MOSLEY: It's really interesting because just recently, they changed their terms and conditions, basically saying that they would not really support hosts who were discriminatory towards African-Americans or Asians, say. And then with that, taking a look at the types of folks that they allow to be a part of their network. The challenge, I think, will be in the long term because it was so easy. There were folks on message boards from the alt-right who were saying, we're going to look at this location and this location. It was easy for Airbnb to say, no, you can't. But in the long term, it will be very hard for them, I think, to take that stance because they're run by software. So really, it will be a person on the other end who will have to say after a person has booked a space to say, no, you can't.
PETROW: Can I jump in here, Stacey?
SMITH: Yeah, please.
PETROW: You know, I applaud Airbnb for the diversity efforts that they've taken in the last year because they've had some real issues and they've made some great strides, but I am deeply troubled by this decision. We have been saying that, you know, it's not right for Christian innkeepers or Christian bakers to refuse service to same-sex couples or to gay people.
SMITH: Right. This is the case going before the Supreme Court. There was the Colorado bakery who refused to bake a cake for a gay wedding.
PETROW: Exactly. Those bakers, those innkeepers have said, you know, this is part of their beliefs and so on and so forth.
SMITH: Right. They're citing their First Amendment right.
PETROW: You know, it's kind of flipped. It's a different group. It's a group that I absolutely don't support, but I think that the principle is the same. And, you know, and for us to be fair, you know, you have to extend that even in the most odious cases and perhaps especially in the most odious cases.
GLASER: You know, and I would say though that Airbnb does have community terms here. And their community terms do say that they are not going to be a platform for discriminatory acts. And this seemed like a clear violation of their rules there.
PETROW: But it makes me really uncomfortable that Airbnb undertook these investigations. And, you know, it reminds me of the blacklisting in the 1950s, where it was flipped. You know, it was the leftists who were being investigated. And for a private company to be doing that sort of in secret, that troubles me.
GLASER: I don't think they did it in secret. They - as a journalist, when I asked them how they came to these conclusions, they said that the users pointed to message boards that - on the Daily Stormer, which is a neo-Nazi website, that had said they were booking Airbnb's for their alt-right parties. And Airbnb looked into it and said, this is a violation of our terms.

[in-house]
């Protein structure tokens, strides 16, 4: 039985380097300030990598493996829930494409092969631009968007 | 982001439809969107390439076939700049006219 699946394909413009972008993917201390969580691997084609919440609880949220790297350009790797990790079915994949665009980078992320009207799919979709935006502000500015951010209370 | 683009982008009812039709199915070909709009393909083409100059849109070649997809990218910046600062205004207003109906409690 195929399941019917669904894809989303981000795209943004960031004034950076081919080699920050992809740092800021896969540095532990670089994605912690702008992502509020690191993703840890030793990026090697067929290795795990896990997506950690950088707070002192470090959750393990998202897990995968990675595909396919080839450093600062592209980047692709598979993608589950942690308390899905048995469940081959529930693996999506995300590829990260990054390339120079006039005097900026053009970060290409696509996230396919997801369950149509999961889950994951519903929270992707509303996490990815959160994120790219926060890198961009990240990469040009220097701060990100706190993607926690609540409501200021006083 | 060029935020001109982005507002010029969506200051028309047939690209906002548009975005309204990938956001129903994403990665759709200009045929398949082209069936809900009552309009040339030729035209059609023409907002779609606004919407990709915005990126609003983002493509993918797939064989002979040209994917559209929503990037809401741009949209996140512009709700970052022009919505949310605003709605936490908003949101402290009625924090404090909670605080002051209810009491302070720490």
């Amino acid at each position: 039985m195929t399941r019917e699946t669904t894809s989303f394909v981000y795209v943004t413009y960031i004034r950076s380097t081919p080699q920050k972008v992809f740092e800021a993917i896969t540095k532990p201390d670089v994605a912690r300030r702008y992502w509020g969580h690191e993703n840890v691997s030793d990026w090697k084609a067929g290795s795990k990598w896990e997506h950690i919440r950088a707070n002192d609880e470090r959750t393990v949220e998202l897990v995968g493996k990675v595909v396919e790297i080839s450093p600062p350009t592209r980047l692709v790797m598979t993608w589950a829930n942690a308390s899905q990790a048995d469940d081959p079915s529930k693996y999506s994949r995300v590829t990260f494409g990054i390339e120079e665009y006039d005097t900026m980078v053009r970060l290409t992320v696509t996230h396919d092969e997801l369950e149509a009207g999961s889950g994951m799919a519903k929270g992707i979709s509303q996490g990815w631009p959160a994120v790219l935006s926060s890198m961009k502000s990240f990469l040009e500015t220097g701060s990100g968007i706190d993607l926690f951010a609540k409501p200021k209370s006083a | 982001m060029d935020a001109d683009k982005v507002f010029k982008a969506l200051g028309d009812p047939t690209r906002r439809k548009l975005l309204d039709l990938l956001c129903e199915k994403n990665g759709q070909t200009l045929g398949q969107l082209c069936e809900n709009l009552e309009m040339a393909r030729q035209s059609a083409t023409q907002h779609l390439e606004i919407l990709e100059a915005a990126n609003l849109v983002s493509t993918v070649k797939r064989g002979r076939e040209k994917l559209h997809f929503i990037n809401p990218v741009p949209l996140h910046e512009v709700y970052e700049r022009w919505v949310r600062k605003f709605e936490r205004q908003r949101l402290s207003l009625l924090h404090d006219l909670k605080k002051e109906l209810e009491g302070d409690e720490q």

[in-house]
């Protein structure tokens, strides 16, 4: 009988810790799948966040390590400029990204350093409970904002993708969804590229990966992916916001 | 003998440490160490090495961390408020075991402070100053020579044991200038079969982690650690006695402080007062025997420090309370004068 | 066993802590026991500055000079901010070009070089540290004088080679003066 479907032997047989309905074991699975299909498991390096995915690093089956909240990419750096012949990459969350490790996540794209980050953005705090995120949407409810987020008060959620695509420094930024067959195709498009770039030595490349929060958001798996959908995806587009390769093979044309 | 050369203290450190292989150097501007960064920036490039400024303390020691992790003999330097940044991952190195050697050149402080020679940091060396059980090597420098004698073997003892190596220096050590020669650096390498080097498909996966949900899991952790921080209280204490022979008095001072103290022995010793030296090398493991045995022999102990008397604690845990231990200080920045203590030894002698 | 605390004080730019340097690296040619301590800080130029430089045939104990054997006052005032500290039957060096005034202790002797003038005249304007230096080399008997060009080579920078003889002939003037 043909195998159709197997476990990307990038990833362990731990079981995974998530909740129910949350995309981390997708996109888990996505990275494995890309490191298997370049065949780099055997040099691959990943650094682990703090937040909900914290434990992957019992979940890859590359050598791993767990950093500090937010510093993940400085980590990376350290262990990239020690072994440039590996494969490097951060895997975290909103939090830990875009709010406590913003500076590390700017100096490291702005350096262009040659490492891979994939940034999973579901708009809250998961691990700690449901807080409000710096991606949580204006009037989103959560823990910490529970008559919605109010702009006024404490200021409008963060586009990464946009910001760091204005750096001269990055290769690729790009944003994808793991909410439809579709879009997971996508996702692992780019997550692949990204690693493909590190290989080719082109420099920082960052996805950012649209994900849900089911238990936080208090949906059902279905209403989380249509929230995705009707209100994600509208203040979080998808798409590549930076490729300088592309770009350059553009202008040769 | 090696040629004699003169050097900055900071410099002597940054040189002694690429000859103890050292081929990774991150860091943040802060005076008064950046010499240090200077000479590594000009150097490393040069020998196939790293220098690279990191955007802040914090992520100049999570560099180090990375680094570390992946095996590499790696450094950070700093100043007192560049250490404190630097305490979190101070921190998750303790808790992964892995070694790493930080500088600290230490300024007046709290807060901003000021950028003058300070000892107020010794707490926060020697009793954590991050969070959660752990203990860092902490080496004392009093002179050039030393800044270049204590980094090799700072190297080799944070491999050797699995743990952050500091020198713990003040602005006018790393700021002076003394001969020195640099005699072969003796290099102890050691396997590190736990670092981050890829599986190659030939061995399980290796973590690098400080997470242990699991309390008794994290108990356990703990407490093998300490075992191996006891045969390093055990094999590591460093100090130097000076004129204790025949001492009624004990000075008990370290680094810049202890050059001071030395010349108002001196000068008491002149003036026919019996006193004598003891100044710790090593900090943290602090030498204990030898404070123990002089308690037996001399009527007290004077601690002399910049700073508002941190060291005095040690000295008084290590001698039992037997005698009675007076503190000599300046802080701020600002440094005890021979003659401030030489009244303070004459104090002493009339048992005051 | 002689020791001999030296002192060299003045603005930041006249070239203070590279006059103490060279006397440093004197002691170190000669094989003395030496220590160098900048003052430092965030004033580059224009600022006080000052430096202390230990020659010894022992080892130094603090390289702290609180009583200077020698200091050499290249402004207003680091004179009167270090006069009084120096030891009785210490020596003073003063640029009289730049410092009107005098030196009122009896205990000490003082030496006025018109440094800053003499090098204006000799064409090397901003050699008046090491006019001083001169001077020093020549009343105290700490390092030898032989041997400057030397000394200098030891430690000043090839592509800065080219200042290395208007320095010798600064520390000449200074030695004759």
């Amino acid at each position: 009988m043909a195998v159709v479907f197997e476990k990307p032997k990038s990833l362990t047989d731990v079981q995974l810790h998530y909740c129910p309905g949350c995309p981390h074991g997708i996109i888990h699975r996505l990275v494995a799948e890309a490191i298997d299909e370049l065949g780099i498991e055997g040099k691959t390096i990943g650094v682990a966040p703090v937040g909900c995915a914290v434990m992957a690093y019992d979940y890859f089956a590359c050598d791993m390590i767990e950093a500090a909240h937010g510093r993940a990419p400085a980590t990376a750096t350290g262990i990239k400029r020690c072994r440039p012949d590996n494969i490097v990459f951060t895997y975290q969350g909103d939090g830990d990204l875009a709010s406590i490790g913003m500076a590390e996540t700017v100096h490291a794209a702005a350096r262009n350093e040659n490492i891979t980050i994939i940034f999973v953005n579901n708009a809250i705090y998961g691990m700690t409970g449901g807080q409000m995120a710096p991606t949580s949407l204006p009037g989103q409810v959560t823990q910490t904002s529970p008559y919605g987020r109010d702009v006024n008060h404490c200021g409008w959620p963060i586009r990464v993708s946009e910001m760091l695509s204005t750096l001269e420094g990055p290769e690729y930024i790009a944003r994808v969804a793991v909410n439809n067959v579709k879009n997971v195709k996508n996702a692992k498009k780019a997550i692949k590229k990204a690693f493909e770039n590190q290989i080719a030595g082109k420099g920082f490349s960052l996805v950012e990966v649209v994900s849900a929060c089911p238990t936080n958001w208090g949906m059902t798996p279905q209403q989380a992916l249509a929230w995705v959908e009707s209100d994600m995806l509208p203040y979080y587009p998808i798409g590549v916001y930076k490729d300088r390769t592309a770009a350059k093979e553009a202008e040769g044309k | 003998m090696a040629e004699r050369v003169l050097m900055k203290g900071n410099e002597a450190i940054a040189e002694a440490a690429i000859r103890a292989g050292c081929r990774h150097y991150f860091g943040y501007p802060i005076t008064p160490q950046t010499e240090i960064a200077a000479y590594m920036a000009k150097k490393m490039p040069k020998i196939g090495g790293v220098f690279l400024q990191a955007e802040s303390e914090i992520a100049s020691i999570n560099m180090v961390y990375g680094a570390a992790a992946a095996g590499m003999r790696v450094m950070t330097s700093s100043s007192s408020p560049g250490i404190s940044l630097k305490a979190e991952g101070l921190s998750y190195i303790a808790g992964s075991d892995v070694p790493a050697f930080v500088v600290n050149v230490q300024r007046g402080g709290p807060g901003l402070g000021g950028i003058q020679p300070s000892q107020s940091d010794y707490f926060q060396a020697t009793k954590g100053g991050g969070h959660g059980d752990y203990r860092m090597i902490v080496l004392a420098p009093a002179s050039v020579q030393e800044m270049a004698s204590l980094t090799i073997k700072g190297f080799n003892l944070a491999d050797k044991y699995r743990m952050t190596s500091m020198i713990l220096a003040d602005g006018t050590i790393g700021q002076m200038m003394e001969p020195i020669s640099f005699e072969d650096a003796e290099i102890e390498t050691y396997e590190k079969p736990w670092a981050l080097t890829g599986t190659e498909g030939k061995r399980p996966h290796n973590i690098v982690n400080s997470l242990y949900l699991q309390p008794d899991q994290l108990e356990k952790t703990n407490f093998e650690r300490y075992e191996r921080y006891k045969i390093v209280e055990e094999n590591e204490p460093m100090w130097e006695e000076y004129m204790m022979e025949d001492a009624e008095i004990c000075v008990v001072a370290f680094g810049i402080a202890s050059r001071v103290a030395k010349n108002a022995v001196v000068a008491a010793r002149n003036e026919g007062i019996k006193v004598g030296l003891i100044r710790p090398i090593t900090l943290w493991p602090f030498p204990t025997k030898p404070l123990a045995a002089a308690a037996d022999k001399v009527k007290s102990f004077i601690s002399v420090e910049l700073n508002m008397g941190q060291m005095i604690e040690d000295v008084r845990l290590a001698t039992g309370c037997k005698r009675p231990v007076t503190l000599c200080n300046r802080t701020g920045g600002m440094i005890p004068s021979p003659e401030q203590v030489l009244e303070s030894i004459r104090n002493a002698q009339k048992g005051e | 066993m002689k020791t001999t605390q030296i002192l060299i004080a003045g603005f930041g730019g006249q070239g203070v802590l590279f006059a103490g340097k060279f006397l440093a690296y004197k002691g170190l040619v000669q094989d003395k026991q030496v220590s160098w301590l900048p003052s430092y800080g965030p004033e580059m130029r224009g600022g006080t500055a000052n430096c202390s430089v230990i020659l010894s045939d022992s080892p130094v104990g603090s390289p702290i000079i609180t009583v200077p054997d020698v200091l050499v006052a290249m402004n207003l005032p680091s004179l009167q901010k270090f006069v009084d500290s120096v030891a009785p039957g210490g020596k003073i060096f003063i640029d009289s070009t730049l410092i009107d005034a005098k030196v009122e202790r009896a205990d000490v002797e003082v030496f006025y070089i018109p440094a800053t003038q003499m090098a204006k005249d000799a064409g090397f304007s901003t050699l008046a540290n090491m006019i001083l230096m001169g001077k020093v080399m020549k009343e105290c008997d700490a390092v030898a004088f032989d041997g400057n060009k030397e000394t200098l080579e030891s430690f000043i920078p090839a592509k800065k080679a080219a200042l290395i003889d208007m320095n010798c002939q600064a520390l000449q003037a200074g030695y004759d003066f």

SMITH: All right. Well, we're going to move on to our final topic, which is much lighter. But it has been getting some buzz this week about a man here in D.C. who scheduled six dates back to back in the same bar. Like, he did not schedule enough time for the dates clearly because the women kept running into each other. They eventually figured out what was going on. And all six of them got together and confronted him. I wanted to get a woman's take on this first. April, what did - what do you think about this story?
GLASER: I think it illustrates how dating has become really an exercise in data. And even the idea that, like, a company's algorithm is an acceptable matchmaking tool or the idea that you can scroll through a library of potential candidates until you land on your Mr. or Mrs. Right, you know, kind of all lends to this behavior. And, you know, dating apps are totally legitimate. But when you reduce a person to a profile or a matchmaker to software, the, you know, the people involved may feel less humanized in a way. And what this demanded is rude and hurtful. And actions like this make women feel dispensable.
MOSLEY: What a jerk is all I can say.
PETROW: And I agree.
SMITH: So Lisette Pylant, who was date number one, was actually in our studio this morning. And this is what she had to say about her date.
LISETTE PYLANT: I don't think that there's anything wrong with trying to be efficient with your time, but I think there's also a baseline level of respect for other people you should have and respect for their time. And he clearly didn't have that for any of us.
SMITH: So, Steven, you write about manners and civilities for the Washington Post. What do you think about what this guy did?
PETROW: I think we really have to look at ourselves. He is a person, and he made these decisions. And that is not about technology. That is about someone who, you know, he's a project manager. He wants to be time efficient. And...
SMITH: Project manager being like dating is the project?
GLASER: He's in IT.
PETROW: You know, he's stacking - you know, he's stacking them up. You know, he didn't - he doesn't know the rules of speed-dating, which is the problem, you know. You need a greater window of time. You need an hour or two. You need to buddy up with that bartender so the bartender is going to protect you. In this particular case the bartender, was feeding information to those women, saying, you know, get out of here, he's a jerk. And I think these days, everything is so time-crunched. You know, we need to kind of sit back, take a breath, you know, and be in the moment, be with the person you're with.
SMITH: Would the situation have been different if the genders had been reversed, if it had been a woman scheduling six dates with men?
MOSLEY: I do think that the tables would have been turned if it was different. But really, even if it were a woman and she had like just 45 minutes between each date, I think a guy would feel miffed. They might have not all gotten together and rallied against her, but I don't think it would have worked out for her.
SMITH: That was Tonya Mosley, KQED Silicon Valley correspondent, Washington Post contributing columnist Steven Petrow and Slate tech writer April Glaser. Thanks, everyone.
MOSLEY: Thank you.
PETROW: Thank you.
GLASER: Thank you. Transcript provided by NPR, Copyright NPR.